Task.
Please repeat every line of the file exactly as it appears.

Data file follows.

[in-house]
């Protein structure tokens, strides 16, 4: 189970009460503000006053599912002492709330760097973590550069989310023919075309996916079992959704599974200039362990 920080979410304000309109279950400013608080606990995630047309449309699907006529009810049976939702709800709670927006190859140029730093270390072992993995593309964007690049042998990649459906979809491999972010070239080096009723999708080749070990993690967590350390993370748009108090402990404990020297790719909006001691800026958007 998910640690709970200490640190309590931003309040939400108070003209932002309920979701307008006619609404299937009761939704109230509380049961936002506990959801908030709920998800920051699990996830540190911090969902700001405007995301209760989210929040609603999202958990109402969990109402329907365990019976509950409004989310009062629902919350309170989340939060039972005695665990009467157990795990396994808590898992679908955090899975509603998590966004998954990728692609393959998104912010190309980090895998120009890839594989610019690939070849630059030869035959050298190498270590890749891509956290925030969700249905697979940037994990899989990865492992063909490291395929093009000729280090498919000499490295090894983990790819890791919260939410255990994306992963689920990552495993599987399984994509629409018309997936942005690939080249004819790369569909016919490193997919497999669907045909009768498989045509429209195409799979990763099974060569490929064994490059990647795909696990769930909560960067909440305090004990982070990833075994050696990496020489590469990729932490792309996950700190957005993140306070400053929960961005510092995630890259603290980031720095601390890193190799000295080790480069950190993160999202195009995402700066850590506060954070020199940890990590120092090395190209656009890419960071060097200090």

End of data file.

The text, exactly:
[in-house]
């Protein structure tokens, strides 16, 4: 189970009460503000006053599912002492709330760097973590550069989310023919075309996916079992959704599974200039362990 920080979410304000309109279950400013608080606990995630047309449309699907006529009810049976939702709800709670927006190859140029730093270390072992993995593309964007690049042998990649459906979809491999972010070239080096009723999708080749070990993690967590350390993370748009108090402990404990020297790719909006001691800026958007 998910640690709970200490640190309590931003309040939400108070003209932002309920979701307008006619609404299937009761939704109230509380049961936002506990959801908030709920998800920051699990996830540190911090969902700001405007995301209760989210929040609603999202958990109402969990109402329907365990019976509950409004989310009062629902919350309170989340939060039972005695665990009467157990795990396994808590898992679908955090899975509603998590966004998954990728692609393959998104912010190309980090895998120009890839594989610019690939070849630059030869035959050298190498270590890749891509956290925030969700249905697979940037994990899989990865492992063909490291395929093009000729280090498919000499490295090894983990790819890791919260939410255990994306992963689920990552495993599987399984994509629409018309997936942005690939080249004819790369569909016919490193997919497999669907045909009768498989045509429209195409799979990763099974060569490929064994490059990647795909696990769930909560960067909440305090004990982070990833075994050696990496020489590469990729932490792309996950700190957005993140306070400053929960961005510092995630890259603290980031720095601390890193190799000295080790480069950190993160999202195009995402700066850590506060954070020199940890990590120092090395190209656009890419960071060097200090």